Dolarian failed to deliver the weapons despite receiving the sum of $8.3 million from the Nigerian government.
An American arms dealer has been arrested for brokering an illegal arms deal with the Nigerian Government in 2014.
Ara Dolarian, a 58-year-old American, has been arrested by the United States government and charged with illegally brokering the sale of military-grade arms and munitions to the Nigerian government.
According to a statement by the U.S. attorney’s office on Monday, May 20, 2019, Dolarian was arrested on May 15 and also stands accused of money laundering, and conspiracy.
His Fresno-based arms brokering company, Dolarian Capital Inc. (DCI), had been denied licenses to broker international arms deals by the U.S. Department of State beginning in 2013 and continuing through 2014.
Despite this, the suspect executed sales contracts with Societe D’Equipments Internationaux (SEI), a French arms brokering company acting on behalf of Nigeria, for the purchase and transfer of high‑explosive bombs, rockets, military-grade firearms, and aircraft-mounted cannons worth more than $8.5 million.
“Dolarian submitted a brokering application with the U.S. State Department in June 2014 for the proposed deal with Nigeria. This brokering application, along with a later one, was never approved by the State Department,” the U.S. attorney’s office said.
Despite not having the approval of the State Department, Dolarian allegedly accepted approximately $8.3 million from Nigeria and SEI.
The Nigerian government funneled the funds, in part, through a purported furniture company in Hong Kong and then routed them through numerous shell accounts held by Dolarian and others.
Ara Dolarian is shown with a metal construction for a July 1984 story in The Fresno Bee [The Fresno Bee]
Dolarian is reported to have used the funds to pay off personal expenses such as federal and state tax debts, and the purchase of a BMW SUV.
The U.S. government seized over $6 million that remained in Dolarian’s account with civil forfeiture proceedings related to that seizure currently pending.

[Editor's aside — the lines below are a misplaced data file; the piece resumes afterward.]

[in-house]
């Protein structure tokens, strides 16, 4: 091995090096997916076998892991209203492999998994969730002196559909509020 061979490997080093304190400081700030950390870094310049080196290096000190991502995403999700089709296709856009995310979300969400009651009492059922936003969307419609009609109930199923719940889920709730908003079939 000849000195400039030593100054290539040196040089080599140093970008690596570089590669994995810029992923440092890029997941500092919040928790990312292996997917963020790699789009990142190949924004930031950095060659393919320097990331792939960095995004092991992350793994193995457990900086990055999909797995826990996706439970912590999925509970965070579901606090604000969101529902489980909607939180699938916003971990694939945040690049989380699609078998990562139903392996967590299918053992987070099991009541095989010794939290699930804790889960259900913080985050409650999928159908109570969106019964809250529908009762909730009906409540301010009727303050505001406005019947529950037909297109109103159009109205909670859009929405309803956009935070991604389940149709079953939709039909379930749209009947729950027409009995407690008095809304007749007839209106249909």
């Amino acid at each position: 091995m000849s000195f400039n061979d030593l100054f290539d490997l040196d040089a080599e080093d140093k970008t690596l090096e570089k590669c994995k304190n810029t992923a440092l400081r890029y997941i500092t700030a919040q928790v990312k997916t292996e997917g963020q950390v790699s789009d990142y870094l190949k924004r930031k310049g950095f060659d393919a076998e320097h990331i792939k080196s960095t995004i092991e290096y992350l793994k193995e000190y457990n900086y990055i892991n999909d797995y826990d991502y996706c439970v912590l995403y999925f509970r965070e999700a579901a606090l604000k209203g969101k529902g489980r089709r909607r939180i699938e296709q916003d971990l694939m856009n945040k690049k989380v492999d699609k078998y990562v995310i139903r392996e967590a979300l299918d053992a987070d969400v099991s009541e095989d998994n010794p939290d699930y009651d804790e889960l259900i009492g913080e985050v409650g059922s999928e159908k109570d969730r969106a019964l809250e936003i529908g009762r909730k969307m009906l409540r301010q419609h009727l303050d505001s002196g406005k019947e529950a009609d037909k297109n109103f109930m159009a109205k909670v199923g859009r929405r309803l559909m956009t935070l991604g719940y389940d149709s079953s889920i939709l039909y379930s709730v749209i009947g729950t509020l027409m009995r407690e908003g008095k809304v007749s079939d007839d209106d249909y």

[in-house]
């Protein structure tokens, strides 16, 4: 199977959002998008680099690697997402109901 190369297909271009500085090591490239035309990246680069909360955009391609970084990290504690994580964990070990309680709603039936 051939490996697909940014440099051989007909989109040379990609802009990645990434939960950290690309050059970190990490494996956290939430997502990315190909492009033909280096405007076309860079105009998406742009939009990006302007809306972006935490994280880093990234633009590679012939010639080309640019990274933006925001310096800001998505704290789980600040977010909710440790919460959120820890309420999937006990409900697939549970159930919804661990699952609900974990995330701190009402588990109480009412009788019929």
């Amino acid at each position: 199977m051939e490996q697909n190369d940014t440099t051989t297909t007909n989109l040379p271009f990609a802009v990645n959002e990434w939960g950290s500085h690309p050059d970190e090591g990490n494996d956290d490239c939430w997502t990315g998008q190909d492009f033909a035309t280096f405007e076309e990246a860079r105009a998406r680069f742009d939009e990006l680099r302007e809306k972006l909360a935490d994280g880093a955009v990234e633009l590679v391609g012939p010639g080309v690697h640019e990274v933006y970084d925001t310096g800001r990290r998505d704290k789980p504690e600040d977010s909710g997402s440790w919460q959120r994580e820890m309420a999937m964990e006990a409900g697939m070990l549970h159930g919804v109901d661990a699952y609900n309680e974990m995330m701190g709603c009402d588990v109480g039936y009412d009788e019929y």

During a detention hearing on Monday, prosecutors presented court records to show that Dolarian also tried to broker illegal arms deals with the Cameroonian government as well as Paul Malong, a South Sudanese warlord in Kenya.
The defendant’s attorney, George Newhouse, denied that he’s a licensed arms dealer and that he’s committed to fighting the charges.
U.S. Magistrate, Judge Sheila K. Oberto, remanded the accused in custody and set preliminary hearing for May 30.
If convicted for unlicensed arms brokering, Dolarian faces a maximum statutory penalty of 20 years in prison and a $1 million fine.
If convicted for conspiracy, he faces a maximum statutory penalty of five years in prison and a $250,000 fine, while there’s a maximum statutory penalty of 20 years in prison and a fine of up to $500,000 for money laundering.
The funds paid to Dolarian were established to have originated from the Office of the National Security Adviser, then Sambo Dasuki, with a notation indicating it as “Payment for Supply of Technical Equipment”.
Sambo Dasuki was Nigeria’s National Security Adviser when the deal was brokered with Dolarian. He’s currently standing trial for the embezzlement of $2 billion marked for procurement of arms for the military [Vanguard]
Dolarian allegedly attempted to deliver the weapons to the Nigerian government from Eastern Europe through South Africa.
The South African government seized a total of $15 million in two separate foiled arms deal involving Nigeria in 2014. South Africa’s Asset Forfeiture Unit of the National Prosecuting Authority seized the funds for allegedly being the proceeds of illegal transactions.
The second deal, involving US$5.7 million, was between Cerberus Risk Solutions, an arms broker in Cape Town, and SEI which was also involved in the deal with Dolarian.
The Nigerian government, then headed by former President Goodluck Jonathan, claimed that it was forced to turn to under-the-table arms deals because the U.S. government blocked its access to the formal arms market due to accusations of human rights abuses by human rights group.
The government said the military equipment was to prosecute the fight against terrorist group, Boko Haram, which has run rampant in the northeast since 2009, killing around 30,000 and displacing millions.
Source Credit : Pulseng